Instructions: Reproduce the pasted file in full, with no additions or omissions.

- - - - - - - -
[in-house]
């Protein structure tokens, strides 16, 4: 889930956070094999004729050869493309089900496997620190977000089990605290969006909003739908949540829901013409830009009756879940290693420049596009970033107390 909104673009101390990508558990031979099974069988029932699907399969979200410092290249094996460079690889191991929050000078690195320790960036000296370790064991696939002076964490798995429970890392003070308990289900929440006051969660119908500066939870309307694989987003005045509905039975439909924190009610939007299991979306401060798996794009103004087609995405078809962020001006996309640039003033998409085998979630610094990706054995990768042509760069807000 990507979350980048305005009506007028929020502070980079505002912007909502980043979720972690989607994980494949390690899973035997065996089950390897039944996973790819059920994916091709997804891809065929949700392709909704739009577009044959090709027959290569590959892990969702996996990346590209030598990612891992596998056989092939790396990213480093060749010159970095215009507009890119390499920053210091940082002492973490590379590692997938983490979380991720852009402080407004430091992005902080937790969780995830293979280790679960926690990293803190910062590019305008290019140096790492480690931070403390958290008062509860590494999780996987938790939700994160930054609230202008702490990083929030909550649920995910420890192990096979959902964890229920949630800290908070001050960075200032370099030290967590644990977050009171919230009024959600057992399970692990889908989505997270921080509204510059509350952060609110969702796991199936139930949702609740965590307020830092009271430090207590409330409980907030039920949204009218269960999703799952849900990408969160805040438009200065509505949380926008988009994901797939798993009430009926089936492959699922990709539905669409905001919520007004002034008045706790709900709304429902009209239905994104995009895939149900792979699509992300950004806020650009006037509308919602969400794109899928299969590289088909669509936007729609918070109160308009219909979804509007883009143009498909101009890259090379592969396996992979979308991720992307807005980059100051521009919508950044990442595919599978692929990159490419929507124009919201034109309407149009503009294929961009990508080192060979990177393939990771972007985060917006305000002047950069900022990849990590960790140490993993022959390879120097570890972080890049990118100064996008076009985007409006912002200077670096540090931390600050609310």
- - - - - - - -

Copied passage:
[in-house]
């Protein structure tokens, strides 16, 4: 889930956070094999004729050869493309089900496997620190977000089990605290969006909003739908949540829901013409830009009756879940290693420049596009970033107390 909104673009101390990508558990031979099974069988029932699907399969979200410092290249094996460079690889191991929050000078690195320790960036000296370790064991696939002076964490798995429970890392003070308990289900929440006051969660119908500066939870309307694989987003005045509905039975439909924190009610939007299991979306401060798996794009103004087609995405078809962020001006996309640039003033998409085998979630610094990706054995990768042509760069807000 990507979350980048305005009506007028929020502070980079505002912007909502980043979720972690989607994980494949390690899973035997065996089950390897039944996973790819059920994916091709997804891809065929949700392709909704739009577009044959090709027959290569590959892990969702996996990346590209030598990612891992596998056989092939790396990213480093060749010159970095215009507009890119390499920053210091940082002492973490590379590692997938983490979380991720852009402080407004430091992005902080937790969780995830293979280790679960926690990293803190910062590019305008290019140096790492480690931070403390958290008062509860590494999780996987938790939700994160930054609230202008702490990083929030909550649920995910420890192990096979959902964890229920949630800290908070001050960075200032370099030290967590644990977050009171919230009024959600057992399970692990889908989505997270921080509204510059509350952060609110969702796991199936139930949702609740965590307020830092009271430090207590409330409980907030039920949204009218269960999703799952849900990408969160805040438009200065509505949380926008988009994901797939798993009430009926089936492959699922990709539905669409905001919520007004002034008045706790709900709304429902009209239905994104995009895939149900792979699509992300950004806020650009006037509308919602969400794109899928299969590289088909669509936007729609918070109160308009219909979804509007883009143009498909101009890259090379592969396996992979979308991720992307807005980059100051521009919508950044990442595919599978692929990159490419929507124009919201034109309407149009503009294929961009990508080192060979990177393939990771972007985060917006305000002047950069900022990849990590960790140490993993022959390879120097570890972080890049990118100064996008076009985007409006912002200077670096540090931390600050609310």